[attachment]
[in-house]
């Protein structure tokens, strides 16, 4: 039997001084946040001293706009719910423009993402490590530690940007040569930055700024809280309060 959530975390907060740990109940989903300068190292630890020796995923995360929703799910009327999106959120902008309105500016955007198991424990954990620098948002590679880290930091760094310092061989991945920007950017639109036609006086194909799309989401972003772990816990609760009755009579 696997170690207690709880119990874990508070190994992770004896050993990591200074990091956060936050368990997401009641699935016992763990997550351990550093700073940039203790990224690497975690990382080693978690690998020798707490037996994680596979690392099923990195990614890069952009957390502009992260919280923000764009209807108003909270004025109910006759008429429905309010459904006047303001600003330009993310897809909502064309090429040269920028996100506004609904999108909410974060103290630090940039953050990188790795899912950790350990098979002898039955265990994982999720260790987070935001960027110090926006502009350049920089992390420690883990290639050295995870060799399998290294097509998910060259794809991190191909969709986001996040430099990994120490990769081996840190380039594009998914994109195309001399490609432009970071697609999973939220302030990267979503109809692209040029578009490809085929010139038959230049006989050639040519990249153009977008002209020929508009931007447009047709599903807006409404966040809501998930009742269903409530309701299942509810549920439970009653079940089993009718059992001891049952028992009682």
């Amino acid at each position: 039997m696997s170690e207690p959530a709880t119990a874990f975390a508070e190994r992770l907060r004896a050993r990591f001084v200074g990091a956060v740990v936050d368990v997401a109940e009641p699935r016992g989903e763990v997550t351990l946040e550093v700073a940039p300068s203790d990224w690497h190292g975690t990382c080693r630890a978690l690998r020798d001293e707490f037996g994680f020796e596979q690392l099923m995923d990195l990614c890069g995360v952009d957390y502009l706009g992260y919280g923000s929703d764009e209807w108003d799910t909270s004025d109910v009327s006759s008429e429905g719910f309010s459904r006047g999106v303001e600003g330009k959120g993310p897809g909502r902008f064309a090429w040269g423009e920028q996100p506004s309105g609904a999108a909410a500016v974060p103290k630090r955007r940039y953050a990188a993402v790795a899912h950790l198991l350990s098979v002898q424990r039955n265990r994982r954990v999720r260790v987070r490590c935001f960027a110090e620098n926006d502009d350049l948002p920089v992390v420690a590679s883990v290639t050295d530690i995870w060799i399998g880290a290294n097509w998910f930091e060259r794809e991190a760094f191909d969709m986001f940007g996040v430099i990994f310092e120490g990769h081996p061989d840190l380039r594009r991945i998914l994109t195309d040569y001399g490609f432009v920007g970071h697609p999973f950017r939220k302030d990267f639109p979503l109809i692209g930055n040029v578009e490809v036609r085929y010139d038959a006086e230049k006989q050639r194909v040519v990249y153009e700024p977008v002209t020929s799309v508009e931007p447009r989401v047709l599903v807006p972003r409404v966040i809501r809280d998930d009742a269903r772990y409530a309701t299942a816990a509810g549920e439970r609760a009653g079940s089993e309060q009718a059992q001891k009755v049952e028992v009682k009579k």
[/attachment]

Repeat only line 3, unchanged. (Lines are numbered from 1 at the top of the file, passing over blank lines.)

């Amino acid at each position: 039997m696997s170690e207690p959530a709880t119990a874990f975390a508070e190994r992770l907060r004896a050993r990591f001084v200074g990091a956060v740990v936050d368990v997401a109940e009641p699935r016992g989903e763990v997550t351990l946040e550093v700073a940039p300068s203790d990224w690497h190292g975690t990382c080693r630890a978690l690998r020798d001293e707490f037996g994680f020796e596979q690392l099923m995923d990195l990614c890069g995360v952009d957390y502009l706009g992260y919280g923000s929703d764009e209807w108003d799910t909270s004025d109910v009327s006759s008429e429905g719910f309010s459904r006047g999106v303001e600003g330009k959120g993310p897809g909502r902008f064309a090429w040269g423009e920028q996100p506004s309105g609904a999108a909410a500016v974060p103290k630090r955007r940039y953050a990188a993402v790795a899912h950790l198991l350990s098979v002898q424990r039955n265990r994982r954990v999720r260790v987070r490590c935001f960027a110090e620098n926006d502009d350049l948002p920089v992390v420690a590679s883990v290639t050295d530690i995870w060799i399998g880290a290294n097509w998910f930091e060259r794809e991190a760094f191909d969709m986001f940007g996040v430099i990994f310092e120490g990769h081996p061989d840190l380039r594009r991945i998914l994109t195309d040569y001399g490609f432009v920007g970071h697609p999973f950017r939220k302030d990267f639109p979503l109809i692209g930055n040029v578009e490809v036609r085929y010139d038959a006086e230049k006989q050639r194909v040519v990249y153009e700024p977008v002209t020929s799309v508009e931007p447009r989401v047709l599903v807006p972003r409404v966040i809501r809280d998930d009742a269903r772990y409530a309701t299942a816990a509810g549920e439970r609760a009653g079940s089993e309060q009718a059992q001891k009755v049952e028992v009682k009579k």